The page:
Dancer::Plugin::Auth::RBAC::Permissions::Config, which should be sufficient for most
use cases.
@@ -83,7 +83,7 @@ storing user accounts. For demonstration purposes we will use our application
configuration file as our datastore for user accounts etc. This means for
authentication we need to load Dancer::Plugin::Auth::RBAC::Credentials::Config and
Dancer::Plugin::Auth::RBAC::Permissions::Config, since there is only one access
-control class. Our config.yml file should look as follows:
+control class. Our F<config.yml> file should look as follows:
plugins:
# loads the Dancer::Plugin::Auth::RBAC plugin
@@ -144,27 +144,27 @@ control class. Our config.yml file should look as follows:
Now that we have specified our plugin options in our application configuration
file, we need to design our Dancer application to restrict access using the methods
-provided by Dancer::Plugin::Auth::RBAC. Dancer::Plugin::Auth::RBAC provides the auth()
+provided by Dancer::Plugin::Auth::RBAC. Dancer::Plugin::Auth::RBAC provides the C<auth()>
function to Dancer which returns a new instance of Dancer::Plugin::Auth::RBAC which
-provides asa(), can(), roles(), errors() and revoke().
+provides C<asa()>, C<can()>, C<roles()>, C<errors()> and C<revoke()>.
use Dancer;
use Dancer::Plugin::Auth::RBAC;
# get new Dancer::Plugin::Auth::RBAC instance and check credentials
- my $user = auth(params->{'login'}, params->{'password'});
+ my $user = auth( params->{'login'}, params->{'password'} );
# check if authentication passed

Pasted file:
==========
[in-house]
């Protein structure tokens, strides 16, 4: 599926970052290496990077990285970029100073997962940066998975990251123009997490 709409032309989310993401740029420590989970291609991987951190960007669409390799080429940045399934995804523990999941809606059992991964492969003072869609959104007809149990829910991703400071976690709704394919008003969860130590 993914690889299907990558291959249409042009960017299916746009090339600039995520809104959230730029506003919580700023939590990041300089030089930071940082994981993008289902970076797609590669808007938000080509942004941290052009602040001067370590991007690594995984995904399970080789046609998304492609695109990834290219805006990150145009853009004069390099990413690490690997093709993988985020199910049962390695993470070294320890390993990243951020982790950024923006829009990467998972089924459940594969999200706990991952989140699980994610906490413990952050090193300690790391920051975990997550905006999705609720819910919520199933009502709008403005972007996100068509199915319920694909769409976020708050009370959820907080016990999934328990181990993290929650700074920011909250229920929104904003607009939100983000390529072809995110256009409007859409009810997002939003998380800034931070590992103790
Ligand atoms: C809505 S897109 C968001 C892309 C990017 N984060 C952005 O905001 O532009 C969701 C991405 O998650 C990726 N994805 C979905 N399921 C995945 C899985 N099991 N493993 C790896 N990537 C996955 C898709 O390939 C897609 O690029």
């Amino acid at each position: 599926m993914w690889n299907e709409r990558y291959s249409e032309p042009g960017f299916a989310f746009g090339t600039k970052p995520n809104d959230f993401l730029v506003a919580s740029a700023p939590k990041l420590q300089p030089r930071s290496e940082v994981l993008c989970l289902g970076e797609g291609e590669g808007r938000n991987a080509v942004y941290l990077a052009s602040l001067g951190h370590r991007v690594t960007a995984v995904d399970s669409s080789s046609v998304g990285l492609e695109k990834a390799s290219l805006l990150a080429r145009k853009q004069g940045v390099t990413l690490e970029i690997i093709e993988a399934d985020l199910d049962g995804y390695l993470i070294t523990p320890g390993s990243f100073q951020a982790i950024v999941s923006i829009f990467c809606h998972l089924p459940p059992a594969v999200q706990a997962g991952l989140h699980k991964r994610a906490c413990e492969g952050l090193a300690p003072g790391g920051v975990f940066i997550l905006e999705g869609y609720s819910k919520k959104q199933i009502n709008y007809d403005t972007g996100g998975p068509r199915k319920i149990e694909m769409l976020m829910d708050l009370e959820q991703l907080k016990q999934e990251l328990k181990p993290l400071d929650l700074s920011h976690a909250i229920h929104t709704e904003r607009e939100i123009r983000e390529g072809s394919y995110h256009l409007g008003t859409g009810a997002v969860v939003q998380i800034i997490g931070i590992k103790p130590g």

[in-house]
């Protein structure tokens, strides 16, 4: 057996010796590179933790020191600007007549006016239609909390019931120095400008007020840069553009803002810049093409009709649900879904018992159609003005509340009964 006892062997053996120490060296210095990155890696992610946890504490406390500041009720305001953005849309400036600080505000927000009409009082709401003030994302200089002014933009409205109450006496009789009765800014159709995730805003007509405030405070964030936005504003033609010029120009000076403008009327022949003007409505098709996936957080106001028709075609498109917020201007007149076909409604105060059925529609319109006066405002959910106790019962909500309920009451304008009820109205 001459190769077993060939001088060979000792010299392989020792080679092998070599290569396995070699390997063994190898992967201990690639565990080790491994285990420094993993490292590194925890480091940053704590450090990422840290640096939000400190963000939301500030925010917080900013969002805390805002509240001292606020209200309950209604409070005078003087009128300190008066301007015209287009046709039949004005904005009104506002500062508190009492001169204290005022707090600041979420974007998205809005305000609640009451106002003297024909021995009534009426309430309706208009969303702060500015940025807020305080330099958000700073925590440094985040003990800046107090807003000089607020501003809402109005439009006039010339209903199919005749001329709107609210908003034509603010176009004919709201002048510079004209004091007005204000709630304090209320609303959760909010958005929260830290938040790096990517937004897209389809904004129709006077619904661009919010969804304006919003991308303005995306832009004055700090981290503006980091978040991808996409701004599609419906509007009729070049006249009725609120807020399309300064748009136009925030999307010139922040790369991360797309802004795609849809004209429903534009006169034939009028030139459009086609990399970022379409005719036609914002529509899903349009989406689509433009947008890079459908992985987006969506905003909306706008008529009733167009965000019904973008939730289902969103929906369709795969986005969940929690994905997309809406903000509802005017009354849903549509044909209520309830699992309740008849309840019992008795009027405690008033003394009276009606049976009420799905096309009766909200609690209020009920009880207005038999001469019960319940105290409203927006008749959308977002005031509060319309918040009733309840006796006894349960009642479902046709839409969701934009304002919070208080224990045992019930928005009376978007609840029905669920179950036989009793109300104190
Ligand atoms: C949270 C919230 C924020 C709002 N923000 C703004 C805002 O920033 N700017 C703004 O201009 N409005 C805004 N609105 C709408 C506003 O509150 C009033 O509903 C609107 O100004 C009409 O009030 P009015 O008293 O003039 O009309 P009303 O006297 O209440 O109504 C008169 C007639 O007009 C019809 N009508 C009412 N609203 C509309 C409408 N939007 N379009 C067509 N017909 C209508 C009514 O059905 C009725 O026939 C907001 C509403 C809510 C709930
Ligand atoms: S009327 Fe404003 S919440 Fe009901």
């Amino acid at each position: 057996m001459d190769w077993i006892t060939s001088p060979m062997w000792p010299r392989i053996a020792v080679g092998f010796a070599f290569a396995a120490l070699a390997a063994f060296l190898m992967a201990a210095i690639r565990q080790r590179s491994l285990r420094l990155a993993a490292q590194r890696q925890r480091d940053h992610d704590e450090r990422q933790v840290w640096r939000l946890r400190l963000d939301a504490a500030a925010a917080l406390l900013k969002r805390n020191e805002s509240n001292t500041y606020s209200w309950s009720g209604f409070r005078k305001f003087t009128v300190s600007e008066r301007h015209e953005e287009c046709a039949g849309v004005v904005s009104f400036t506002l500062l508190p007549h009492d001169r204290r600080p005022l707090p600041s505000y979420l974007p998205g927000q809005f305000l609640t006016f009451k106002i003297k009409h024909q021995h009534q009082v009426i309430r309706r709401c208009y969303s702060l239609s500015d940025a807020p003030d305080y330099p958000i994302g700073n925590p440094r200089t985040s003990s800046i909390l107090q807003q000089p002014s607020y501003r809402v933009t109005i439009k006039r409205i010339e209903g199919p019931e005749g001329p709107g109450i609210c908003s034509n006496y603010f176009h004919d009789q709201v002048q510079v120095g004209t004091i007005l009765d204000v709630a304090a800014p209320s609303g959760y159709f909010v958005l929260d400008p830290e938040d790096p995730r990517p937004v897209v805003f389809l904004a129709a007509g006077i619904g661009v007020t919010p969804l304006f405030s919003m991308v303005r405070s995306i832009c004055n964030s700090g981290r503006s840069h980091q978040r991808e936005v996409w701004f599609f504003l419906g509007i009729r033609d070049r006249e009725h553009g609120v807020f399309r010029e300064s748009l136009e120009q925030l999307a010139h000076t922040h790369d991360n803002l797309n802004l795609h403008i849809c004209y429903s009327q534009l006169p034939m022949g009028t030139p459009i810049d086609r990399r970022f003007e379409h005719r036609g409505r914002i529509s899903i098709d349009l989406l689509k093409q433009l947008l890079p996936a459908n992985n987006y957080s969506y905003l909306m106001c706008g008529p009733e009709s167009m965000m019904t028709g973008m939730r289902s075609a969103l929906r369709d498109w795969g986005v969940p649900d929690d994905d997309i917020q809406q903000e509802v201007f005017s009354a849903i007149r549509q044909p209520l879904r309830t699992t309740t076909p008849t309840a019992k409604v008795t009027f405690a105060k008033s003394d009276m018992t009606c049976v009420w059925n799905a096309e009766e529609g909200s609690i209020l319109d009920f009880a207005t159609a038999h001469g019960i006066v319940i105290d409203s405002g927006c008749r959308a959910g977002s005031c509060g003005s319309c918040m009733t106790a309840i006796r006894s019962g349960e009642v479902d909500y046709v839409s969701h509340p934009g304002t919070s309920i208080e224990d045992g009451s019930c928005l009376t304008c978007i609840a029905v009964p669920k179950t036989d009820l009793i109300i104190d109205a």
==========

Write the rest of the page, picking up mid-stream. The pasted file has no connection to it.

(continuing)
- if ($user->errors) {
+ if ( $user->errors ) {
return 'failed';
}
# check if authenticated user has an admin role
- if ($user->asa('admin')) {
+ if ( $user->asa('admin') ) {
return 'im an admin';
}
-Typical usage would be to put user checking in a before filter and authentication
+Typical usage would be to put user checking in a I<before> filter and authentication
login on the login page, e.g.
use Dancer;
@@ -185,13 +185,13 @@ login on the login page, e.g.
};
any '/login' => sub {
- my $user = auth(params->{'login'}, params->{'password'});
+ my $user = auth( params->{'login'}, params->{'password'} );
return redirect '/dashboard' unless $user->errors;
};
Once your basic user authentication and application security is in place you can
move on to doing more advanced and sophisticated role-based access control using
-asa(), can(), and revoke().
+C<asa()>, C<can()>, and C<revoke()>.
use Dancer;
use Dancer::Plugin::Auth::RBAC;
@@ -202,24 +202,24 @@ asa(), can(), and revoke().
my $user = auth;
# check if the user has the specified role
- if ($user->asa('admin')) {
+ if ( $user->asa('admin') ) {
return 'im an admin';
}
# check if any of the users roles can perform the specified operation
my $operation = 'manage accounts';
- if ($user->can($opertion)) {
+ if ( $user->can($opertion) ) {
# user can manage accounts but can they ..
- if ($user->can($opertion, 'create')) {
+ if ( $user->can($opertion, 'create') ) {
# user can manage accounts and create them :}
}
}
-Even better, use RBAC in your TT (Template-Toolkit) templates as follows:
+Even better, use RBAC in your TT (L<Template::Toolkit>) templates as follows:
use Dancer;
use Dancer::Plugin::Auth::RBAC;